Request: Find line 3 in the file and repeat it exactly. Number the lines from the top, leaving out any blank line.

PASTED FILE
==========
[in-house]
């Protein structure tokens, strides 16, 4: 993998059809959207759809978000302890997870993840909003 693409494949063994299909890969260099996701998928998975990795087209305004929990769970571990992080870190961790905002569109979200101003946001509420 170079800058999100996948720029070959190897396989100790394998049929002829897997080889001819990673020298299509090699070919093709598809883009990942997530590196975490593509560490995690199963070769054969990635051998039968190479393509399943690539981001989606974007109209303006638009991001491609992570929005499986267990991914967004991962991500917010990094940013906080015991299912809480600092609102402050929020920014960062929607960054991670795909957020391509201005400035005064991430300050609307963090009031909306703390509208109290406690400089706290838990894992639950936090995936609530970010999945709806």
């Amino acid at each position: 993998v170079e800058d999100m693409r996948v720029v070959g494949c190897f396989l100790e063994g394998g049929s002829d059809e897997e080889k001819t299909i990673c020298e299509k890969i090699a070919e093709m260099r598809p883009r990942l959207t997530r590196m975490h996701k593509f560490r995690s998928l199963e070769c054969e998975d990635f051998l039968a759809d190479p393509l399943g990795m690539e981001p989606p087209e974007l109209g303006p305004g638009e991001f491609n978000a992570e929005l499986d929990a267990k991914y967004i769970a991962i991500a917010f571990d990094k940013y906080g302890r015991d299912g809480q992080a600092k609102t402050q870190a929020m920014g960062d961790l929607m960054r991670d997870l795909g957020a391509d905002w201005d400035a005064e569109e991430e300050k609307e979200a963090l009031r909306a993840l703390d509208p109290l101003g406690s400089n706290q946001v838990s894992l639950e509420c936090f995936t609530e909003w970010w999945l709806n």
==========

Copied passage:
């Amino acid at each position: 993998v170079e800058d999100m693409r996948v720029v070959g494949c190897f396989l100790e063994g394998g049929s002829d059809e897997e080889k001819t299909i990673c020298e299509k890969i090699a070919e093709m260099r598809p883009r990942l959207t997530r590196m975490h996701k593509f560490r995690s998928l199963e070769c054969e998975d990635f051998l039968a759809d190479p393509l399943g990795m690539e981001p989606p087209e974007l109209g303006p305004g638009e991001f491609n978000a992570e929005l499986d929990a267990k991914y967004i769970a991962i991500a917010f571990d990094k940013y906080g302890r015991d299912g809480q992080a600092k609102t402050q870190a929020m920014g960062d961790l929607m960054r991670d997870l795909g957020a391509d905002w201005d400035a005064e569109e991430e300050k609307e979200a963090l009031r909306a993840l703390d509208p109290l101003g406690s400089n706290q946001v838990s894992l639950e509420c936090f995936t609530e909003w970010w999945l709806n």